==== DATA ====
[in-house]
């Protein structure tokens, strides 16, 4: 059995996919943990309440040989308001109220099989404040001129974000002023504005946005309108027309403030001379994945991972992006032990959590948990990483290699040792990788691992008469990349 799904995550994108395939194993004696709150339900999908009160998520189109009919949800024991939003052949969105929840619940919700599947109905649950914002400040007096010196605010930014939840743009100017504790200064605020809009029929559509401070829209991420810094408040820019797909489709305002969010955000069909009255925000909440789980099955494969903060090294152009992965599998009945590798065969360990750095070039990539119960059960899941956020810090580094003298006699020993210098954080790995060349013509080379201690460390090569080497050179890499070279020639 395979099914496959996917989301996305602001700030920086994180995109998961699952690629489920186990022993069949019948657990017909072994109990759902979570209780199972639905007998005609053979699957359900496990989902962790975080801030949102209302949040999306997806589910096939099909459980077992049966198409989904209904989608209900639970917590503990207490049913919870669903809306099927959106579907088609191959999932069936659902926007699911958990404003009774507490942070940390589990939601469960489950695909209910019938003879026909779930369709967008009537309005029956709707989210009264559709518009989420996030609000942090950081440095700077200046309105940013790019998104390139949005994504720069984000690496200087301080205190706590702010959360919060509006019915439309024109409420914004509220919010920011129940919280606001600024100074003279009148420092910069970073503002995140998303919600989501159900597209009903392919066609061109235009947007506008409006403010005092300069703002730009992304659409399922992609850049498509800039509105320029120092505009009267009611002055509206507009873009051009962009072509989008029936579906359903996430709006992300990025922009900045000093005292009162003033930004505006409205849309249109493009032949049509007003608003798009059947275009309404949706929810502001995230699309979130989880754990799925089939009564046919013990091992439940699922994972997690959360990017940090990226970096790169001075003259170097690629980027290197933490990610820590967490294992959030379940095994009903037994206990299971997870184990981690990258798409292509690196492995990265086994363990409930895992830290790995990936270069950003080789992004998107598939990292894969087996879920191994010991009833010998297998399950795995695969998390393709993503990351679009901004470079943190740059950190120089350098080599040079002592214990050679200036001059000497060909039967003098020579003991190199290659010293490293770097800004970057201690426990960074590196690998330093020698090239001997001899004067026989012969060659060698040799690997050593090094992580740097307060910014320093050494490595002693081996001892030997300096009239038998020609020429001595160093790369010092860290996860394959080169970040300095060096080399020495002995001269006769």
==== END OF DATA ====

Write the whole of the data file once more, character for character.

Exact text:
[in-house]
């Protein structure tokens, strides 16, 4: 059995996919943990309440040989308001109220099989404040001129974000002023504005946005309108027309403030001379994945991972992006032990959590948990990483290699040792990788691992008469990349 799904995550994108395939194993004696709150339900999908009160998520189109009919949800024991939003052949969105929840619940919700599947109905649950914002400040007096010196605010930014939840743009100017504790200064605020809009029929559509401070829209991420810094408040820019797909489709305002969010955000069909009255925000909440789980099955494969903060090294152009992965599998009945590798065969360990750095070039990539119960059960899941956020810090580094003298006699020993210098954080790995060349013509080379201690460390090569080497050179890499070279020639 395979099914496959996917989301996305602001700030920086994180995109998961699952690629489920186990022993069949019948657990017909072994109990759902979570209780199972639905007998005609053979699957359900496990989902962790975080801030949102209302949040999306997806589910096939099909459980077992049966198409989904209904989608209900639970917590503990207490049913919870669903809306099927959106579907088609191959999932069936659902926007699911958990404003009774507490942070940390589990939601469960489950695909209910019938003879026909779930369709967008009537309005029956709707989210009264559709518009989420996030609000942090950081440095700077200046309105940013790019998104390139949005994504720069984000690496200087301080205190706590702010959360919060509006019915439309024109409420914004509220919010920011129940919280606001600024100074003279009148420092910069970073503002995140998303919600989501159900597209009903392919066609061109235009947007506008409006403010005092300069703002730009992304659409399922992609850049498509800039509105320029120092505009009267009611002055509206507009873009051009962009072509989008029936579906359903996430709006992300990025922009900045000093005292009162003033930004505006409205849309249109493009032949049509007003608003798009059947275009309404949706929810502001995230699309979130989880754990799925089939009564046919013990091992439940699922994972997690959360990017940090990226970096790169001075003259170097690629980027290197933490990610820590967490294992959030379940095994009903037994206990299971997870184990981690990258798409292509690196492995990265086994363990409930895992830290790995990936270069950003080789992004998107598939990292894969087996879920191994010991009833010998297998399950795995695969998390393709993503990351679009901004470079943190740059950190120089350098080599040079002592214990050679200036001059000497060909039967003098020579003991190199290659010293490293770097800004970057201690426990960074590196690998330093020698090239001997001899004067026989012969060659060698040799690997050593090094992580740097307060910014320093050494490595002693081996001892030997300096009239038998020609020429001595160093790369010092860290996860394959080169970040300095060096080399020495002995001269006769």